"When I did the first season, I was coming off the worst year of my life," said Southworth. "I got kicked out of the jiu-jitsu program I spent six years building, had a tumor removed from my chest, found out my son had autism, all within about a three-month span. I walked away from the sport. Looking back, it was one of the greatest experiences of my life. For any of these guys coming up, it's the chance of a lifetime."
Not all veterans made it past the first round. International Fight League (IFL) and EliteXC veteran Wayne Cole was among those who were cut after the first round of grappling.
"I don't know what I did," he said in the waiting room. "I'm just really disappointed. I paid a lot of money, and did a lot of things to make it here. Just a little hurt right now."
His voice broke.
"I'm going to fight in the UFC before it's over with," he said. "I'm definitely not going to give up."
Diamond said three weight classes were under consideration for the upcoming season – welterweights, middleweights, and light heavyweights, though White said the show would likely center around light heavyweights. The odds to get a spot, however, remained steep.
"We put them through the rigors," he said. "They can always come back."
Lambert said he'd be a perfect fit for the show and believed he'd dominate the field.
"It's like when people get in there, they forgot what they signed up for," he said. "You're gonna be in the house, and you're not going to have a cell phone and all these things. I've been trying to get rid of my cell phone for two years. I would love to not have a cell phone, go back to the old days where you'd get home and mom says, 'so and so called for you.' I'd be like, yes!"
Thompson, meanwhile, thought the veteran's chances were slim.
"I'm sure none of them will get on, and we'll see a bunch of guys that are terrible but think they're the best fighters in the world," he laughed. "The truth is, if you're a really good fighter it's because you train hard, you don't drink, and you're doing the right things, which makes for boring TV. That's why they haven't had a second season of the veterans. All the veterans sit around and say, 'oh man, we can't drink, we've got to get up at seven in the morning and run.'"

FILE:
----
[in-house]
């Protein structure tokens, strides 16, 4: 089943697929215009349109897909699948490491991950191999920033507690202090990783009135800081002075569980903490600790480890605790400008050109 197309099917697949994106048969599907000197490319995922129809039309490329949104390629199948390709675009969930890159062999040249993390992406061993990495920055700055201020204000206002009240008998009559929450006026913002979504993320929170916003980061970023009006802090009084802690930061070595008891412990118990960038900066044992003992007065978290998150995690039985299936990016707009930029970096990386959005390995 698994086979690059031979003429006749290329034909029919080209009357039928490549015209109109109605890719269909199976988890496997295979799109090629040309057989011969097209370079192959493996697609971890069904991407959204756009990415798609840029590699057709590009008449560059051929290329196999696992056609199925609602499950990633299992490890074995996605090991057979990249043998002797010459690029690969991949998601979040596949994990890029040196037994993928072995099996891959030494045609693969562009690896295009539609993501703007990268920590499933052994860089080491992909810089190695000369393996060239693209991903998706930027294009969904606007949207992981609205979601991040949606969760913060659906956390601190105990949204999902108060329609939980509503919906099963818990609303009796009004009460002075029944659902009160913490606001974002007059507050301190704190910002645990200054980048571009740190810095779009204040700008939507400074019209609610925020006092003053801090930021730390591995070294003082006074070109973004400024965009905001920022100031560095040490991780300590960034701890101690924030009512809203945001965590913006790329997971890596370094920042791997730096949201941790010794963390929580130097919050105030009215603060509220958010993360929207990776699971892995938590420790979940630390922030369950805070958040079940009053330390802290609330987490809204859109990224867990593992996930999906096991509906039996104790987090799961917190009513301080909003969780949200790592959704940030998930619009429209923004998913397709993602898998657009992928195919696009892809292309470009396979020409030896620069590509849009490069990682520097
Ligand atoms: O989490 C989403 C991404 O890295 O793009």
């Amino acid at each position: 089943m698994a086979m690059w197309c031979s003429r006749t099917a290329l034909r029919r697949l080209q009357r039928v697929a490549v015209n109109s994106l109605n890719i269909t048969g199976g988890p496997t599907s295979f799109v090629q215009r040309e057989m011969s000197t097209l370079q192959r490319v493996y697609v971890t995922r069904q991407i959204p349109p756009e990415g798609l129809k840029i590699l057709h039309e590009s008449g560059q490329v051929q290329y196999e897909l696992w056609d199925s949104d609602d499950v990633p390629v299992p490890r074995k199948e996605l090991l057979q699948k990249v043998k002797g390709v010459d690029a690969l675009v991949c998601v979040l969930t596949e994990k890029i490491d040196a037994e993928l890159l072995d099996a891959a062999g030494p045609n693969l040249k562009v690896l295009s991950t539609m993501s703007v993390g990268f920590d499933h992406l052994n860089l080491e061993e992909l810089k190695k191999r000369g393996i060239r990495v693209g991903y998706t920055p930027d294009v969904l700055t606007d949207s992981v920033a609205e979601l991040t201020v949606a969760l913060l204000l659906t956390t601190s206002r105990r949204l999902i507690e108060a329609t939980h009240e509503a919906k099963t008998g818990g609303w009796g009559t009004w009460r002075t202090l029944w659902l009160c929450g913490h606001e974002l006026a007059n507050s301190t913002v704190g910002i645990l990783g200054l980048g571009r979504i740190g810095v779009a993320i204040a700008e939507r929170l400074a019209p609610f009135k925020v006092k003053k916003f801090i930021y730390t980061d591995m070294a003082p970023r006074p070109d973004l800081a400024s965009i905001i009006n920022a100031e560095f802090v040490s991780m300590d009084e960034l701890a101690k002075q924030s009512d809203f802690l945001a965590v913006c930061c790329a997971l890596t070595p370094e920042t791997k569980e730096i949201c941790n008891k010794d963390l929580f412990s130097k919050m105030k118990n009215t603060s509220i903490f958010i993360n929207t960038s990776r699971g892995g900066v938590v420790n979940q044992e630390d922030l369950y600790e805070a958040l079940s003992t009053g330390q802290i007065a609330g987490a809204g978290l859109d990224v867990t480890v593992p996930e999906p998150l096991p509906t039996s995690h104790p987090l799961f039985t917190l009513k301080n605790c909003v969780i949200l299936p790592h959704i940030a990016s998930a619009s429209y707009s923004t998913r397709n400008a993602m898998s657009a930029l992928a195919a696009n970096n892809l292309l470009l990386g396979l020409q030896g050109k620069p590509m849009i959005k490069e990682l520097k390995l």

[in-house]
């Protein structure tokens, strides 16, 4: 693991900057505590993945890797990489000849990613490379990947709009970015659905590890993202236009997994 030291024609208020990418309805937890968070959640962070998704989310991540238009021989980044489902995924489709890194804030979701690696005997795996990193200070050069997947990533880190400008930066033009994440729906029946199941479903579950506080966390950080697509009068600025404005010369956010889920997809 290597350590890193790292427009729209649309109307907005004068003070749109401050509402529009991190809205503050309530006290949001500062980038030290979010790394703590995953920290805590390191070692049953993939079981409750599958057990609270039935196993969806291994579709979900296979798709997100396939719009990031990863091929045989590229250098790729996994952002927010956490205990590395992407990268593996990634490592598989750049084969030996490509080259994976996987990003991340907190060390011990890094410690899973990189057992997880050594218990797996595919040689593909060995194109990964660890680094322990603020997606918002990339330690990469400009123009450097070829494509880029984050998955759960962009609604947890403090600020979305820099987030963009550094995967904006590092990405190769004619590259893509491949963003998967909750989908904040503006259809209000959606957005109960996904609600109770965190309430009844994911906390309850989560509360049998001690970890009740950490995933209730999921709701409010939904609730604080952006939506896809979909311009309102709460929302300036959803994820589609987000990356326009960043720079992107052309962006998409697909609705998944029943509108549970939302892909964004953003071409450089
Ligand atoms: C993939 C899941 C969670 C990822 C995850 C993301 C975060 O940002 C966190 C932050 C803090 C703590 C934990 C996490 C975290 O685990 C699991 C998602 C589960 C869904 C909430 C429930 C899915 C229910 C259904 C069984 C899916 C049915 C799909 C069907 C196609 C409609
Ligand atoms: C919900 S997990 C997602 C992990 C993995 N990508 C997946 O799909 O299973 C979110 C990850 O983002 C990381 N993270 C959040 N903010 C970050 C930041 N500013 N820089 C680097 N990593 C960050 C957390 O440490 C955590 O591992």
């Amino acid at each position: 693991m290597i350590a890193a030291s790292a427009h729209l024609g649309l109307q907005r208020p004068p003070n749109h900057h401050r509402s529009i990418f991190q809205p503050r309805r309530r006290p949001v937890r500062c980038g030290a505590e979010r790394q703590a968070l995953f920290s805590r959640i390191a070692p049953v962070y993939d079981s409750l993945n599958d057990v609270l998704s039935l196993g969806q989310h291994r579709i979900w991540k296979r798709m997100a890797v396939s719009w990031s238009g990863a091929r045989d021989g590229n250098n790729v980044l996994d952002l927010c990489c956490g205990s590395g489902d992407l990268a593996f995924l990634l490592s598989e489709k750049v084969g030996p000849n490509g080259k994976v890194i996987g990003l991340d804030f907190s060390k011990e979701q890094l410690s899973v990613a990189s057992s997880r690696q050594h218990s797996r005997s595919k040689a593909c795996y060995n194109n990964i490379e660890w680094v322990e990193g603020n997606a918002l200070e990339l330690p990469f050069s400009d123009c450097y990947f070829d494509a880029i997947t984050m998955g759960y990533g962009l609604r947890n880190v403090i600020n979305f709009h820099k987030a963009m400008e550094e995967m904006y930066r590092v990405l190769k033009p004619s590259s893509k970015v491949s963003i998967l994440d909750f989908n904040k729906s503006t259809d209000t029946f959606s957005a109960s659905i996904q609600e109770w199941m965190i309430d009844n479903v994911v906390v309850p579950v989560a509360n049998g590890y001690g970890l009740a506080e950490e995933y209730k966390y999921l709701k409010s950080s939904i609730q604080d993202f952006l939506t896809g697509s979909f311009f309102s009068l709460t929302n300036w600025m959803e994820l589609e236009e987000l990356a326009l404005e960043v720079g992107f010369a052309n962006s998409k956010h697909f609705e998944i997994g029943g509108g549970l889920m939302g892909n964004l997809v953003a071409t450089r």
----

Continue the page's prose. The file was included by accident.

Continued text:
A lawyer in his spare time, Thompson had a backup if his suspicions were confirmed.
"If this doesn't work out, I applied to a bunch of the JAG core positions, in which case I'd be gone for basic for nine weeks anyways," he said.
As it turned out, he was wrong, at least for the time being. A Spike representative on Wednesday confirmed that Thompson, Southworth, and Lambert had made it past the first day of auditions. That opened the door for interviews in Vegas, which would bring the fighters one step closer to getting on the show.
Then again, it was possible none of them would get the call, depending on what the show's producers wanted.
Diamond said he and his team were still working on the "twist" for Season 11. Season 9, U.K. versus U.S.A. Season 10, it was heavyweights. He acknowledged the channel needed to come up with something snappy to match the ratings of Season 10, bolstered by National Football League (NFL) players and Kimbo Slice.
For Southworth, it was better to take the chance to audition and fail then not take the chance at all.
"You've got to take the good with the bad in this business," he said. "It's a rough business; you're only going to be remembered for your last fight. I have many more good fights in me, and hopefully I'll get an opportunity to show that."